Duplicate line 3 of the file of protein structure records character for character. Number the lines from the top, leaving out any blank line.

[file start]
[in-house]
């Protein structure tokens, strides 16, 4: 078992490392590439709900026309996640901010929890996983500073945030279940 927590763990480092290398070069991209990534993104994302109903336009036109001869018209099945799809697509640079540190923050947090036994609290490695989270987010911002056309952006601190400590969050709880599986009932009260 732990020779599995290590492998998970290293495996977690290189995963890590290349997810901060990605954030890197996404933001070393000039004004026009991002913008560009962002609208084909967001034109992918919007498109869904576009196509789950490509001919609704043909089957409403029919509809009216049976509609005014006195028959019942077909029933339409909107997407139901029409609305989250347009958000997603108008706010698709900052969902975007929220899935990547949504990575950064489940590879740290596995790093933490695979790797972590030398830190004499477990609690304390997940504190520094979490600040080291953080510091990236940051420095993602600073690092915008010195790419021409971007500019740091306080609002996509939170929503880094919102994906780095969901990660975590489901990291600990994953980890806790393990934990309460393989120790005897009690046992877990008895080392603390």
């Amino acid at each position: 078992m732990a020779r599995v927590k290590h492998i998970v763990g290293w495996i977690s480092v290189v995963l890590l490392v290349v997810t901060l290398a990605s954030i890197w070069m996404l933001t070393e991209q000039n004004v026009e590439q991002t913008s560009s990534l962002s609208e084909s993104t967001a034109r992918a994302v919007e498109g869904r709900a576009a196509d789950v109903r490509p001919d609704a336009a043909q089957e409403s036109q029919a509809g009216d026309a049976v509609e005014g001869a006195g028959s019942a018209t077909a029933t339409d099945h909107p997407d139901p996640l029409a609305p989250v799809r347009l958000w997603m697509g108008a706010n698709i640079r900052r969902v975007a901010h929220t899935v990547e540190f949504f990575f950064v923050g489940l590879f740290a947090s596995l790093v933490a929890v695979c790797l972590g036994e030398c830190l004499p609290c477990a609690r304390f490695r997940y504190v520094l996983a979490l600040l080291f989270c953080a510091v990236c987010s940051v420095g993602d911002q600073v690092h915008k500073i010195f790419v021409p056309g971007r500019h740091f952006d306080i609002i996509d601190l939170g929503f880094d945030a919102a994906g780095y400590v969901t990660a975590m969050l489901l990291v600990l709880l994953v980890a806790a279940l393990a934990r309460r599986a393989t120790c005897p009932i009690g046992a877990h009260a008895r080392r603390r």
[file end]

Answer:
């Amino acid at each position: 078992m732990a020779r599995v927590k290590h492998i998970v763990g290293w495996i977690s480092v290189v995963l890590l490392v290349v997810t901060l290398a990605s954030i890197w070069m996404l933001t070393e991209q000039n004004v026009e590439q991002t913008s560009s990534l962002s609208e084909s993104t967001a034109r992918a994302v919007e498109g869904r709900a576009a196509d789950v109903r490509p001919d609704a336009a043909q089957e409403s036109q029919a509809g009216d026309a049976v509609e005014g001869a006195g028959s019942a018209t077909a029933t339409d099945h909107p997407d139901p996640l029409a609305p989250v799809r347009l958000w997603m697509g108008a706010n698709i640079r900052r969902v975007a901010h929220t899935v990547e540190f949504f990575f950064v923050g489940l590879f740290a947090s596995l790093v933490a929890v695979c790797l972590g036994e030398c830190l004499p609290c477990a609690r304390f490695r997940y504190v520094l996983a979490l600040l080291f989270c953080a510091v990236c987010s940051v420095g993602d911002q600073v690092h915008k500073i010195f790419v021409p056309g971007r500019h740091f952006d306080i609002i996509d601190l939170g929503f880094d945030a919102a994906g780095y400590v969901t990660a975590m969050l489901l990291v600990l709880l994953v980890a806790a279940l393990a934990r309460r599986a393989t120790c005897p009932i009690g046992a877990h009260a008895r080392r603390r």